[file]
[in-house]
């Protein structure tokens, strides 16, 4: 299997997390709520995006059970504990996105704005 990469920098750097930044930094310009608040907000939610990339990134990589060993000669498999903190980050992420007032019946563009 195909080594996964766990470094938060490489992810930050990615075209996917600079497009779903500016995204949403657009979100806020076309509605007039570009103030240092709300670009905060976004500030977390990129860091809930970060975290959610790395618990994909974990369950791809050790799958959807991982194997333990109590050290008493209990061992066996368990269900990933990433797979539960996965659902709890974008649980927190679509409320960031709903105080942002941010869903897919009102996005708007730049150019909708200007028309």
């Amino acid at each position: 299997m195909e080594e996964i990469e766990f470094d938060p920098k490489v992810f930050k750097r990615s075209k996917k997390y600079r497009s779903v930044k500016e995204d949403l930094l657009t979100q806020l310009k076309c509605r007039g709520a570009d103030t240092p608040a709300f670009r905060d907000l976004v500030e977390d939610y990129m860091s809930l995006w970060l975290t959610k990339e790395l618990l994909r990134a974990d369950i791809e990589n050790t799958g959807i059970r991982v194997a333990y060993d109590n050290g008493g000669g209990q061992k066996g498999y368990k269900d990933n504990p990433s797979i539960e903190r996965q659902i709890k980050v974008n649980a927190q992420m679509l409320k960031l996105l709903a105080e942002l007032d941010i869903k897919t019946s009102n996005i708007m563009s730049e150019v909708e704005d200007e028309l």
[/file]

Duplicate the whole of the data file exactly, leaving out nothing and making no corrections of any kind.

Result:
[in-house]
């Protein structure tokens, strides 16, 4: 299997997390709520995006059970504990996105704005 990469920098750097930044930094310009608040907000939610990339990134990589060993000669498999903190980050992420007032019946563009 195909080594996964766990470094938060490489992810930050990615075209996917600079497009779903500016995204949403657009979100806020076309509605007039570009103030240092709300670009905060976004500030977390990129860091809930970060975290959610790395618990994909974990369950791809050790799958959807991982194997333990109590050290008493209990061992066996368990269900990933990433797979539960996965659902709890974008649980927190679509409320960031709903105080942002941010869903897919009102996005708007730049150019909708200007028309």
């Amino acid at each position: 299997m195909e080594e996964i990469e766990f470094d938060p920098k490489v992810f930050k750097r990615s075209k996917k997390y600079r497009s779903v930044k500016e995204d949403l930094l657009t979100q806020l310009k076309c509605r007039g709520a570009d103030t240092p608040a709300f670009r905060d907000l976004v500030e977390d939610y990129m860091s809930l995006w970060l975290t959610k990339e790395l618990l994909r990134a974990d369950i791809e990589n050790t799958g959807i059970r991982v194997a333990y060993d109590n050290g008493g000669g209990q061992k066996g498999y368990k269900d990933n504990p990433s797979i539960e903190r996965q659902i709890k980050v974008n649980a927190q992420m679509l409320k960031l996105l709903a105080e942002l007032d941010i869903k897919t019946s009102n996005i708007m563009s730049e150019v909708e704005d200007e028309l």